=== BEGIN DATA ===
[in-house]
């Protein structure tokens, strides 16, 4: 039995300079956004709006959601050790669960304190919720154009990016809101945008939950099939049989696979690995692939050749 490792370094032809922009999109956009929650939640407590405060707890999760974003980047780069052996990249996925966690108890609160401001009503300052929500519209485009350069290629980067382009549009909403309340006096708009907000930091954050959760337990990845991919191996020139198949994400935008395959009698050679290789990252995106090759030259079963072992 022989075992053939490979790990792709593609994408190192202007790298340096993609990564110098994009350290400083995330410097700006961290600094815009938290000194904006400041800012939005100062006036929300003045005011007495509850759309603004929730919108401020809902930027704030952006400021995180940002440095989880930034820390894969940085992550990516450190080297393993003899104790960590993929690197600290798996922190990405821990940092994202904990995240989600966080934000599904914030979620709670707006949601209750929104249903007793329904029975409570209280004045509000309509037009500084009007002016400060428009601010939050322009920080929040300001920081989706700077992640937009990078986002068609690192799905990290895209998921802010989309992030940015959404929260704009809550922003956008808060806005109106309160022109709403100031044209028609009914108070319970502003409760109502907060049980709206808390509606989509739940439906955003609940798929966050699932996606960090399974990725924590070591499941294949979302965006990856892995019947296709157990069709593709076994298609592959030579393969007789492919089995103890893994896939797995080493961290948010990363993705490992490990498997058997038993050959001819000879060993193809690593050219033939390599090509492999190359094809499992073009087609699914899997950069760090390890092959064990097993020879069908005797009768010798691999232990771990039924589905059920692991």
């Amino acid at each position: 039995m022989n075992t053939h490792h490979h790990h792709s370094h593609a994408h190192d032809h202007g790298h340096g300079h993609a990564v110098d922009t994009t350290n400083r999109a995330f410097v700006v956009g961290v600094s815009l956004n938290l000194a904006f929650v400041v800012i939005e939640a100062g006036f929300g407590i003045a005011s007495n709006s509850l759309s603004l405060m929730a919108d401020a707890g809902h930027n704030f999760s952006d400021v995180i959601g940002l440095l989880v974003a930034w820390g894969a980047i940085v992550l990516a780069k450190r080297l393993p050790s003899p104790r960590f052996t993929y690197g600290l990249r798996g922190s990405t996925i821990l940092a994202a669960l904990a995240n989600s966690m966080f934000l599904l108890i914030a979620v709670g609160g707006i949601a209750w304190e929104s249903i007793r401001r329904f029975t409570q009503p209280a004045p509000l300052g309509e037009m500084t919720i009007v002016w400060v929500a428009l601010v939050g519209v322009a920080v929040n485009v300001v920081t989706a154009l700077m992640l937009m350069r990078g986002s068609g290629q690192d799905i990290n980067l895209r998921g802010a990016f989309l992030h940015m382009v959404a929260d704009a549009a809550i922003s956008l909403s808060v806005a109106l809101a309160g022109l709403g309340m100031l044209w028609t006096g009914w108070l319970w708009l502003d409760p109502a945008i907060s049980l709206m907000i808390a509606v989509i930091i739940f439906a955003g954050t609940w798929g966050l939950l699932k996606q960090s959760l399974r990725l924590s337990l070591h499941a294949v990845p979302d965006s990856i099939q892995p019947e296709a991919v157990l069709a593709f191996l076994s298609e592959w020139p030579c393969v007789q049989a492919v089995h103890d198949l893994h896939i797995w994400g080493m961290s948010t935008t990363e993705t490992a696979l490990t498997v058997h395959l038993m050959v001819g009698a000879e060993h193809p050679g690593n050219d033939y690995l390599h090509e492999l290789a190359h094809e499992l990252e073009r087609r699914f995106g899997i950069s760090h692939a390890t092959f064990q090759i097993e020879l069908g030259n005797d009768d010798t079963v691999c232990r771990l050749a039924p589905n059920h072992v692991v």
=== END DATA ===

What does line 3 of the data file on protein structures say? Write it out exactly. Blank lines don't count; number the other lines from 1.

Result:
């Amino acid at each position: 039995m022989n075992t053939h490792h490979h790990h792709s370094h593609a994408h190192d032809h202007g790298h340096g300079h993609a990564v110098d922009t994009t350290n400083r999109a995330f410097v700006v956009g961290v600094s815009l956004n938290l000194a904006f929650v400041v800012i939005e939640a100062g006036f929300g407590i003045a005011s007495n709006s509850l759309s603004l405060m929730a919108d401020a707890g809902h930027n704030f999760s952006d400021v995180i959601g940002l440095l989880v974003a930034w820390g894969a980047i940085v992550l990516a780069k450190r080297l393993p050790s003899p104790r960590f052996t993929y690197g600290l990249r798996g922190s990405t996925i821990l940092a994202a669960l904990a995240n989600s966690m966080f934000l599904l108890i914030a979620v709670g609160g707006i949601a209750w304190e929104s249903i007793r401001r329904f029975t409570q009503p209280a004045p509000l300052g309509e037009m500084t919720i009007v002016w400060v929500a428009l601010v939050g519209v322009a920080v929040n485009v300001v920081t989706a154009l700077m992640l937009m350069r990078g986002s068609g290629q690192d799905i990290n980067l895209r998921g802010a990016f989309l992030h940015m382009v959404a929260d704009a549009a809550i922003s956008l909403s808060v806005a109106l809101a309160g022109l709403g309340m100031l044209w028609t006096g009914w108070l319970w708009l502003d409760p109502a945008i907060s049980l709206m907000i808390a509606v989509i930091i739940f439906a955003g954050t609940w798929g966050l939950l699932k996606q960090s959760l399974r990725l924590s337990l070591h499941a294949v990845p979302d965006s990856i099939q892995p019947e296709a991919v157990l069709a593709f191996l076994s298609e592959w020139p030579c393969v007789q049989a492919v089995h103890d198949l893994h896939i797995w994400g080493m961290s948010t935008t990363e993705t490992a696979l490990t498997v058997h395959l038993m050959v001819g009698a000879e060993h193809p050679g690593n050219d033939y690995l390599h090509e492999l290789a190359h094809e499992l990252e073009r087609r699914f995106g899997i950069s760090h692939a390890t092959f064990q090759i097993e020879l069908g030259n005797d009768d010798t079963v691999c232990r771990l050749a039924p589905n059920h072992v692991v």